Re: information/ entropy

Thomas W. Rimkus (trimkus@COMP.UARK.EDU)
Fri, 17 Feb 1995 00:47:07 -0600

On Thu, 16 Feb 1995, Lief M. Hendrickson wrote:

> In response to Mike Lieber's post on Feb. 15 discussing entropy:
> The topic of entropy came about due to use of the term
> "anti-entropic" in a post by Thomas Rimkus. I used the term,
> "pro-entropic" to describe an opposite condition. So were we
> both wrong? It might help if Thomas Rimkus would tell us
> what he meant by "anti-entropic". Or maybe there is some
> confusion over interpretation.

> Colloquial usage of "entropy" is thoroughly rooted in the
> physicists definition as being the amount of disorder. As thus
> applied, something that is not useful then has high entropy-
> including reference to the relevance of particular information it
> may contain. Redundant information is then just noise. I
> recommend we stick to that meaning unless we are within the
> context of applying information theory.

I, like Mike Lieber, also see no need for disagreement.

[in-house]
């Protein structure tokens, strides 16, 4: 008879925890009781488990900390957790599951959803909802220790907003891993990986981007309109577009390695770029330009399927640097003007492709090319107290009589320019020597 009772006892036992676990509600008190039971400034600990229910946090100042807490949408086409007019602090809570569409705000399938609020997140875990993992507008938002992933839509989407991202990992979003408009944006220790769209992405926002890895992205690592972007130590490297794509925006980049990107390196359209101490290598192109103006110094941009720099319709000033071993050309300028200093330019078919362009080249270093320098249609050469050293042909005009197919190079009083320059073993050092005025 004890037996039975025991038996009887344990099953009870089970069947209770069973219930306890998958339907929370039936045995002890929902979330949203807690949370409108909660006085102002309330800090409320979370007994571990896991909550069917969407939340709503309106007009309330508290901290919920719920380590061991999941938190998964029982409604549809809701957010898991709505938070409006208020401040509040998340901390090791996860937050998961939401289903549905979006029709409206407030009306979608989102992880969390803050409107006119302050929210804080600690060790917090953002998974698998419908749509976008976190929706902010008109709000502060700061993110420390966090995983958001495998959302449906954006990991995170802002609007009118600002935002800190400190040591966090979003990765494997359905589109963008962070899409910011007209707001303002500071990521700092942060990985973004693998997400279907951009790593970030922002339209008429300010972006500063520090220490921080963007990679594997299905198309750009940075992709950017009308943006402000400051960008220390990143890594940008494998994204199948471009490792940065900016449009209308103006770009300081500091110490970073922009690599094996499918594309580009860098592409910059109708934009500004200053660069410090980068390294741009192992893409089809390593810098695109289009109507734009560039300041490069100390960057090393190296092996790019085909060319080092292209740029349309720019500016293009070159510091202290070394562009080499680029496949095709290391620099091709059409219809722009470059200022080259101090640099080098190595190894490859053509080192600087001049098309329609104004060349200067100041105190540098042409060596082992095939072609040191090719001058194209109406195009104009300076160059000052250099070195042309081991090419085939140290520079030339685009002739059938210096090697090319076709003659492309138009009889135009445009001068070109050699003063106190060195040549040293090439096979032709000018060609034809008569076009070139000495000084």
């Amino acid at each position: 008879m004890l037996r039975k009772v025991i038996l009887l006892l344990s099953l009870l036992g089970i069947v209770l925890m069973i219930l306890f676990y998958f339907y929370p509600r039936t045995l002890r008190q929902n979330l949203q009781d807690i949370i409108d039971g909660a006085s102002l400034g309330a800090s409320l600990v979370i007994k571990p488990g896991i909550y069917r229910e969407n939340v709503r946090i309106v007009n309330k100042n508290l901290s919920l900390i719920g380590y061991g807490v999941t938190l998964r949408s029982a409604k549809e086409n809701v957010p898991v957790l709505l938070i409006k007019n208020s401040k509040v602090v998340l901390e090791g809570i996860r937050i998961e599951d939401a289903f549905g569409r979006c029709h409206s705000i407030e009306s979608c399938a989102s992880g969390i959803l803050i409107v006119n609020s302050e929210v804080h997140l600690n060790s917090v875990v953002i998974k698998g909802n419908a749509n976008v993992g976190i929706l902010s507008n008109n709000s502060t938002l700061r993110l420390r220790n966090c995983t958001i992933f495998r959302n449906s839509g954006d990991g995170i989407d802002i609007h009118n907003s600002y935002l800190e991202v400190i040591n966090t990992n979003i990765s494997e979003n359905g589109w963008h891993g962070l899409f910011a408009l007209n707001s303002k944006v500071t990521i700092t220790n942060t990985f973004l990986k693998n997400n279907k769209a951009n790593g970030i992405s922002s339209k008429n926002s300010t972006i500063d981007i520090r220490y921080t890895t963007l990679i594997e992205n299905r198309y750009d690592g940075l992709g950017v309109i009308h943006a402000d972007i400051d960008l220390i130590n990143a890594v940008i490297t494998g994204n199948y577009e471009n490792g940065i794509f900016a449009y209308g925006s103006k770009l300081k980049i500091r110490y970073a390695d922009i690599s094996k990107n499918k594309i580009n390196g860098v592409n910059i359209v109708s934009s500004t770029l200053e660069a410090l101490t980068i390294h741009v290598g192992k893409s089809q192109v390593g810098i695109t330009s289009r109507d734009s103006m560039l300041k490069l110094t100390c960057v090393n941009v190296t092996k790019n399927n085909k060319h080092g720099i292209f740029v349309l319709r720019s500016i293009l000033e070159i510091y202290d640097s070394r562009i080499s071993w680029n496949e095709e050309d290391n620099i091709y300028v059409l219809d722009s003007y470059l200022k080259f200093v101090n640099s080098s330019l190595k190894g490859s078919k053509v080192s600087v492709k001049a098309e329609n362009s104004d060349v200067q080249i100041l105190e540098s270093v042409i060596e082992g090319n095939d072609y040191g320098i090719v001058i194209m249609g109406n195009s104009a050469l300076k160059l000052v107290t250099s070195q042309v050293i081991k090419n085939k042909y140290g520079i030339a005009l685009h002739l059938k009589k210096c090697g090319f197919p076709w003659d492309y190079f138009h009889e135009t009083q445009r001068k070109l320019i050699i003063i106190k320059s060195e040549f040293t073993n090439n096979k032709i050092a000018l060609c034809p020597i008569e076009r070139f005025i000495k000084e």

I was, in fact, using the colloquial and by "anti-entropic" I was
refering to the credible and rapid focus that a tool like the listservers
on the net can bring. Traditional media material gets filtered and
merged to the point that it is unreliable and therefore, to me, contains
little "information". Professional journals are held to a higher
standard by peer review and are thus more reliable than the common media,
but information is slow to appear. Net lists can and should be held to
those same standards by immediate review. That is not to say that a
little gets on your shoes occasionally, but if the system is bounded and
stabilized by an active membership, it will remain healthy and valid. I
have this little feeling, however, that if the ugly things about the
powers that be were to fall on the wrong ears, certain funding which
helps run this technological wonder would dry up faster than the "oil" on an
original Mapplethorpe.